Let's ask the practical question.
Assuming that some points of view should be "denied" the use of a platform, who decides?
Twitter right now is censoring based on some model of public opinion. They are to make everyone happy and yet no one is happy. I think Facebook just builds user models, shielding each person from things they know you don't want to see. I am not happy with either of these models... it just pushes us farther into corners. Of course, there will always be a platform for offensive views unless the government steps in... and right now we have a Republican Congress and Trump (be careful what you wish for).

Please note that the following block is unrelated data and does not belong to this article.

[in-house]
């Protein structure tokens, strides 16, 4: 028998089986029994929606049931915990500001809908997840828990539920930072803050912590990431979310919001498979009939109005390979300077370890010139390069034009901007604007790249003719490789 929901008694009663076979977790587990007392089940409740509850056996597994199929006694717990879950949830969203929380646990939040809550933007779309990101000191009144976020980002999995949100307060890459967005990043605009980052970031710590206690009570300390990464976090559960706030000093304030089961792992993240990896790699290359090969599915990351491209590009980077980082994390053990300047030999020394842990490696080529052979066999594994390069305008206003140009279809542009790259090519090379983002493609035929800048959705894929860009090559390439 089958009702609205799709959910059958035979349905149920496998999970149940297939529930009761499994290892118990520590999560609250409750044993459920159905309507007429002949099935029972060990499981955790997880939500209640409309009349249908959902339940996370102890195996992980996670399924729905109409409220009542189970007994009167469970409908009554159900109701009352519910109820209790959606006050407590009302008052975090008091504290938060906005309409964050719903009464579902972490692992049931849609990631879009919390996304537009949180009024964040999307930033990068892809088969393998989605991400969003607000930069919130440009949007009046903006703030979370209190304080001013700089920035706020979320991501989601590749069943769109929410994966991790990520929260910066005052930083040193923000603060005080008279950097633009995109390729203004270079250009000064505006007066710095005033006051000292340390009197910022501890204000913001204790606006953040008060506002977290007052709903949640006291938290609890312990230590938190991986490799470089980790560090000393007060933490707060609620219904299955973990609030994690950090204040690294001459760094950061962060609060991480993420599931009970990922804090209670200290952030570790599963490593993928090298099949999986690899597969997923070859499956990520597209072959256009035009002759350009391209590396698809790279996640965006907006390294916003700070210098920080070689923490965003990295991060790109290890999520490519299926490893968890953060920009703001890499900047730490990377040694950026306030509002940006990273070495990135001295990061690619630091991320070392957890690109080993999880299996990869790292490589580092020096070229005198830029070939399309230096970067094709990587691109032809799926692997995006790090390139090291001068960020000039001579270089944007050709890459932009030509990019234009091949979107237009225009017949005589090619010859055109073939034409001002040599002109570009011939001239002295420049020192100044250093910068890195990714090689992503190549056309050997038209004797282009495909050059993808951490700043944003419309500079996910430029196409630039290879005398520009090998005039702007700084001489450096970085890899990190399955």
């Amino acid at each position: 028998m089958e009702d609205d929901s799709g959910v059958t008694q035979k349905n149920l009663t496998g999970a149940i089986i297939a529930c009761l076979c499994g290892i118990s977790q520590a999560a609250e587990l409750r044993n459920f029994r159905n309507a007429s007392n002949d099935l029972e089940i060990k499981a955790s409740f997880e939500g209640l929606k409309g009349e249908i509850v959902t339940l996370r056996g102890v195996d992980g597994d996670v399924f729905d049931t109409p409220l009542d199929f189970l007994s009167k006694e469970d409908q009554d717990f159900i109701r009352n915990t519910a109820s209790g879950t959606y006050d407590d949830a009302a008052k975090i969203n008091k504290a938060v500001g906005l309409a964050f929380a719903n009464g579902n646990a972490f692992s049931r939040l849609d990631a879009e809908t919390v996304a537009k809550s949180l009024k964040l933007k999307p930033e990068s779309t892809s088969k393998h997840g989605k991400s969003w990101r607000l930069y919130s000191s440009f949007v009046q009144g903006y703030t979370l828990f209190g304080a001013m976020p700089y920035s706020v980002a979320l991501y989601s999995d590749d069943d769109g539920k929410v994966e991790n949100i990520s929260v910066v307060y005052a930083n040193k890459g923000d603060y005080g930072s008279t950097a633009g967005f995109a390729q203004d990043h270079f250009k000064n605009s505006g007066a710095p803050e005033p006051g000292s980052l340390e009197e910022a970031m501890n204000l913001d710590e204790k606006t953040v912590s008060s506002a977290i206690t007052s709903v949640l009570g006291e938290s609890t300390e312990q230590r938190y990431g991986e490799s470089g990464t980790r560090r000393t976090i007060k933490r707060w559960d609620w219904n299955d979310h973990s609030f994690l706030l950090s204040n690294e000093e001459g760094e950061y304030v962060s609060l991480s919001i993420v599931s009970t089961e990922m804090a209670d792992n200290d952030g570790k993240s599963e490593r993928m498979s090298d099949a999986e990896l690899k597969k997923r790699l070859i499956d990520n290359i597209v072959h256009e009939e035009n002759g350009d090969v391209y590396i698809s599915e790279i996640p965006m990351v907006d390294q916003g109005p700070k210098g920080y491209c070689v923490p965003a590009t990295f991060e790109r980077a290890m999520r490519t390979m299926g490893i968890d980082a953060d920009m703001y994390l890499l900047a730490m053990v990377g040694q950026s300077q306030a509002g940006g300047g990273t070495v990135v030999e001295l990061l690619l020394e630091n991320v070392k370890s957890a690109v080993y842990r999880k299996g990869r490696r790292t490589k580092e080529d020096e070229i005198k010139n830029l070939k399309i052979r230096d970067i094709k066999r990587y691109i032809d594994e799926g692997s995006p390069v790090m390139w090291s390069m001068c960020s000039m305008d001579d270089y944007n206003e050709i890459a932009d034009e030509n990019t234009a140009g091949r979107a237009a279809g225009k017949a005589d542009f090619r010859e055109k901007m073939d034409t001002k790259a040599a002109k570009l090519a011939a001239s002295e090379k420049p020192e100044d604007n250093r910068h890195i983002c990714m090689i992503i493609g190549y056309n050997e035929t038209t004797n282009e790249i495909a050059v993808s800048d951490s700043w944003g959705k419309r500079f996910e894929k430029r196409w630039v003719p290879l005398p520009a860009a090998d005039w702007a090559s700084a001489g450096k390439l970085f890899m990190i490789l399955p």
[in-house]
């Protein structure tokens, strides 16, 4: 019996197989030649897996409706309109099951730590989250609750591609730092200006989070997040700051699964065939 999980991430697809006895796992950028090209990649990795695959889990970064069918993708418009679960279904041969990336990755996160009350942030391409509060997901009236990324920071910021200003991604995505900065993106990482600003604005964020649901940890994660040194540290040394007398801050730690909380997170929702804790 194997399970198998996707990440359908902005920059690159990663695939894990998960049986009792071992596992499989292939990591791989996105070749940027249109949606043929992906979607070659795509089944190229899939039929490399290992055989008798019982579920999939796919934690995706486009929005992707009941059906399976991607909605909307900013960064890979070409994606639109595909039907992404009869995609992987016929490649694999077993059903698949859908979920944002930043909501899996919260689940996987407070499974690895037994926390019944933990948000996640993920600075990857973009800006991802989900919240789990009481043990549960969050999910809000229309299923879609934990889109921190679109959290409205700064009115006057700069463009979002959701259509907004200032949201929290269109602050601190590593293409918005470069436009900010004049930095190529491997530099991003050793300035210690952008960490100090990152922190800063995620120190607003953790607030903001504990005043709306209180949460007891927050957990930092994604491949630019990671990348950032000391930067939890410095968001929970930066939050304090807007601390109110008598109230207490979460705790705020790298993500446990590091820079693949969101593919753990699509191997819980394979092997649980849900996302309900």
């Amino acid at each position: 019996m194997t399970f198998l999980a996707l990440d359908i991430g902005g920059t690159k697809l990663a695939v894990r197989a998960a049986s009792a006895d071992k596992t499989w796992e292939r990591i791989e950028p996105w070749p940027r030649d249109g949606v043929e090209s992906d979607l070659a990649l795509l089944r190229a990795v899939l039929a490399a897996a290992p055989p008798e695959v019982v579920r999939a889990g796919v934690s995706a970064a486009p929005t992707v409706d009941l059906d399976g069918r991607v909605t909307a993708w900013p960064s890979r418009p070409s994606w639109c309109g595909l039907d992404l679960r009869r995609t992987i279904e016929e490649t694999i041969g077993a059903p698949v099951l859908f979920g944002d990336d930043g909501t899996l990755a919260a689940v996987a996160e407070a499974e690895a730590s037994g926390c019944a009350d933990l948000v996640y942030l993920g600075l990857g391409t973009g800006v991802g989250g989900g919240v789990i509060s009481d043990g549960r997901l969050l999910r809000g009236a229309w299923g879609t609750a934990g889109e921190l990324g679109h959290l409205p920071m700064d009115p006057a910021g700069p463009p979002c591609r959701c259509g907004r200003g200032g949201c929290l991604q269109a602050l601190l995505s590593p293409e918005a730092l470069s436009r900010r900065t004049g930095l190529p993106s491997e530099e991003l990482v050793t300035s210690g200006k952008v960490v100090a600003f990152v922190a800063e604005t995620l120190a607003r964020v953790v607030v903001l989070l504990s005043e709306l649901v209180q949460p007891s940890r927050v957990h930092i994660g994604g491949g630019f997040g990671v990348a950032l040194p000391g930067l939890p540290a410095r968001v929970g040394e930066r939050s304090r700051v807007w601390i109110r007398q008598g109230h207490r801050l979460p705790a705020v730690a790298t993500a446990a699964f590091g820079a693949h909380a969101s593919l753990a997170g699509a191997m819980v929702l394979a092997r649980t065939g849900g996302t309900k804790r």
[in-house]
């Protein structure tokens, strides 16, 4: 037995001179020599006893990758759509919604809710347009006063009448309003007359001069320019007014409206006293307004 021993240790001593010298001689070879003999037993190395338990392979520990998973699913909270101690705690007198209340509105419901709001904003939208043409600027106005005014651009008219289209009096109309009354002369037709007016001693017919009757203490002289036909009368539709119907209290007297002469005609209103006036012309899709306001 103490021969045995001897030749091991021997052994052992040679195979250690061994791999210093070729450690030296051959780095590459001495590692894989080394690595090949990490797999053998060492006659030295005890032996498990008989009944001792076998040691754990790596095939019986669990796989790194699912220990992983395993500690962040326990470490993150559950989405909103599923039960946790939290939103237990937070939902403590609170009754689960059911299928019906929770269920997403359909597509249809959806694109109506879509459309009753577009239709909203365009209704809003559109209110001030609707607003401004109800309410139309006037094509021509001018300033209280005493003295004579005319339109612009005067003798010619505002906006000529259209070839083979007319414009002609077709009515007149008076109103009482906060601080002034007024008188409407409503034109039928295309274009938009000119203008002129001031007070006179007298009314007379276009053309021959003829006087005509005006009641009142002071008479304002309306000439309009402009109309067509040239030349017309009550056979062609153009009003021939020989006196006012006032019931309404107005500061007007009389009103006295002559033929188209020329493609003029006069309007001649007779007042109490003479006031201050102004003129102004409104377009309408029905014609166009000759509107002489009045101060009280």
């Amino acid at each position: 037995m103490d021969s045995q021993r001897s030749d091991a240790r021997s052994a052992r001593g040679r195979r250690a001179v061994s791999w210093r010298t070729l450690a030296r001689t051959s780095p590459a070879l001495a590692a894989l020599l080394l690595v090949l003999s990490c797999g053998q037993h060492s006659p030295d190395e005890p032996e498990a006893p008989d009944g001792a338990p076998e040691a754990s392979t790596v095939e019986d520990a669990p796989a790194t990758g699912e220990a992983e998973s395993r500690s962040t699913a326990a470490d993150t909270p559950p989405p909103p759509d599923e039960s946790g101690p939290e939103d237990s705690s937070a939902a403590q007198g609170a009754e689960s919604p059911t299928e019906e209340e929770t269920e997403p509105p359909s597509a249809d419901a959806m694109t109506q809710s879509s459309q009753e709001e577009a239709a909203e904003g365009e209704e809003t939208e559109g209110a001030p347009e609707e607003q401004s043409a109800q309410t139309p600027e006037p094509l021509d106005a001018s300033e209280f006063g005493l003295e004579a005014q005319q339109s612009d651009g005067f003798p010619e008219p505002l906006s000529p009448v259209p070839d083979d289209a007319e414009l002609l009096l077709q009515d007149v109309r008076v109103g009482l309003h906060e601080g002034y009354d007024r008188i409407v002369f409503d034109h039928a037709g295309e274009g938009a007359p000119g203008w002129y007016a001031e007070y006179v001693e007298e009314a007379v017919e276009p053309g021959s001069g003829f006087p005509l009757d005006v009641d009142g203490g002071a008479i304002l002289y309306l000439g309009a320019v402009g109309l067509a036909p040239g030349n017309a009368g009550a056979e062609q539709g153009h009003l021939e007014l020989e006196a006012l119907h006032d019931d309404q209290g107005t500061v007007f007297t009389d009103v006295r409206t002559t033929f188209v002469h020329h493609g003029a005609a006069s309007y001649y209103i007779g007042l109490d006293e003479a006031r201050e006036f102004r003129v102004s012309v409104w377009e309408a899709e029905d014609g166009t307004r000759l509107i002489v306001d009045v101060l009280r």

There are a significant number of people who are offended by CAIR. There are others offended by La Raza. There are others who are offended by Planned Parenthood.
Do we vote on which of these viewpoints gets to use a platform? Is it different by the region of the country? Do Public Universities really get to blacklist speakers; I bet the blacklist of the University of Texas would be quite different than that of the University of Massachusetts.
These decisions are necessarily subjective and our country is deeply divided. Sure, Richard Spencer is an easy case (for most Americans). But how do we draw the line?